Social Mobility Memos

Maternal time with children: When weak social science meets an uncritical press

Ariel Kalil and Susan Mayer

Does the amount of time mothers spend with children or adolescents matter? This question is addressed in a recently published paper by sociologists Melissa Milkie, Kei Nomaguchi, and Kathleen Denny. The arresting answer —“maternal time with children does not matter for children’s development”— has unfortunately received a good deal of press coverage, starting with a long piece in the Washington Post.

There are two related problems here. First, the media reports have drawn conclusions not supported by the results of the study. Second, the study itself, which contradicts a sizable body of previous research, suffers from serious technical and analytic flaws. As a result, the main message being communicated is deeply misleading.

Feeding the flames of the “Mommy Wars”

The Milkie et al. paper sets up a media-friendly straw man, namely that mothers — implicitly highly-educated mothers — are trapped in a pattern of “intensive parenting” that diminishes their own health and well-being and provides no benefit to their children. This feeds into a popular frame about the stresses for mothers of balancing work and family.

But there is no evidence of a “mental health tax” on mothers resulting from time spent with their children. In fact, our work (and that of the Pew Research Center) shows that the principal source of happiness for mothers, whether they work outside the home or not, is spending time with their children. It would be possible to use the PSID dataset to investigate any link between maternal investments of time and psychological distress, but the authors do not. They show that mothers’ stress and/or depression is related to poor child outcomes, but offer no evidence that this psychological distress is related to the amount of time the parent spends with their child.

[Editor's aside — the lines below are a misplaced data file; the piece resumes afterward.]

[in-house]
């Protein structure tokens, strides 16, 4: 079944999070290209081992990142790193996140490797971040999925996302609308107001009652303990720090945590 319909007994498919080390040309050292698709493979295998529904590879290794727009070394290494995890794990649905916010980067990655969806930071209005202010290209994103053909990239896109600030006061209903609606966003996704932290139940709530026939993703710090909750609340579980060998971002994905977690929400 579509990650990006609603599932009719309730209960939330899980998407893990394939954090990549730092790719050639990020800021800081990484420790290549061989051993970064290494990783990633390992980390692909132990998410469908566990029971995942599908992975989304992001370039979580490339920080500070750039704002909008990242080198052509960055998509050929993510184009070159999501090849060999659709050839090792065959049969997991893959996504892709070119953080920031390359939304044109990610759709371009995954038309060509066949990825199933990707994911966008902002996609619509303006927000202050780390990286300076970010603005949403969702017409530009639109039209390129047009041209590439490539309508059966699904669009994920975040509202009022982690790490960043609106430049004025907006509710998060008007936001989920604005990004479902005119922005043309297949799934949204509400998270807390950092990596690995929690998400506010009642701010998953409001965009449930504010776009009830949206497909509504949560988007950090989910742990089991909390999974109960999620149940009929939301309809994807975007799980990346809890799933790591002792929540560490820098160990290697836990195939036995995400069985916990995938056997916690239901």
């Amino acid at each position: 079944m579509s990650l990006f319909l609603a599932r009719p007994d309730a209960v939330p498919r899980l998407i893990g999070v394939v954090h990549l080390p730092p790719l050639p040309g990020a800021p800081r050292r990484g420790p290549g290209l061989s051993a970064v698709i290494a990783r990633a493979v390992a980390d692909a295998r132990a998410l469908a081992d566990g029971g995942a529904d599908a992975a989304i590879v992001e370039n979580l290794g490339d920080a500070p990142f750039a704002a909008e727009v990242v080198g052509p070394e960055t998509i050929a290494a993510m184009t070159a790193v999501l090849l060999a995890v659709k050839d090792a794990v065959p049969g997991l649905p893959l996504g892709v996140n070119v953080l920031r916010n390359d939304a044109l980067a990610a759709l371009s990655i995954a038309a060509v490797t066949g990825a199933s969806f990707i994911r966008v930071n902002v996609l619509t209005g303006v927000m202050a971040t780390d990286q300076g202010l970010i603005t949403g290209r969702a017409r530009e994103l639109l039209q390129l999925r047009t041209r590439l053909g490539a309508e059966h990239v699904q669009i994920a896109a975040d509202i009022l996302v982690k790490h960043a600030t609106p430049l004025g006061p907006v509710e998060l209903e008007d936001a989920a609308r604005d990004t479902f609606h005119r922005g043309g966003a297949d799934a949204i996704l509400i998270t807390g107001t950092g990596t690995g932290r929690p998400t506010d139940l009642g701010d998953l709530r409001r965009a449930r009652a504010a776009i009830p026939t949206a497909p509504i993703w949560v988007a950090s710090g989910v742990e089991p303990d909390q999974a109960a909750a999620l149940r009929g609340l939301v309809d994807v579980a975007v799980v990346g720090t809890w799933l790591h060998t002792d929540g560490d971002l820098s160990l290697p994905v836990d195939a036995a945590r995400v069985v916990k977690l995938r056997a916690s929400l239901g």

“Intensive parenting” and “quality time”: phrases in search of definition

The paper highlights the risk of “intensive parenting,” without defining or measuring it. The mothers in the sample studied spend on average about two hours per day engaged with their children aged between 3 and 11, and about one hour per day engaged with their teens. Is a couple hours a day really “intensive parenting”? No doubt, there is a point of diminishing returns on parental time investment. But a more sophisticated analysis would be needed to establish it, and to measure how many mothers exceed it.

The authors’ main conclusion is that “not quantity of time, but rather its quality” is what matters. But the paper does not in fact test this hypothesis. Quality of time is not measured. Nor is the time that could be seen as “high-quality” (e.g., reading to young children) differentiated or quantified.

In fact, decades of developmental theory and empirical research suggest that specific kinds of parent-child engagement are strongly correlated with certain outcomes: for example, reading and talking to support cognitive development; helping with homework to support academic achievement; playing to promote behavioral adjustment.

Insufficient parenting is the problem, not “intensive” parenting 

These are not just scholarly quibbles. The research, especially as refracted through an uncritical media lens, runs the risk of distracting from the real parenting problem: millions of children, primarily those from economically disadvantaged backgrounds, have parents who on any given day do not spend any time with them in developmentally supportive activities.

Rather than provoking unnecessary anxiety about “intensive parenting,” we should be worrying about helping convert these “no time investment” parents into “at least some time investment” parents. To send a message that time spent with children is not important does a great disservice to families and ignores a long and respected research tradition that demonstrates precisely the opposite. 

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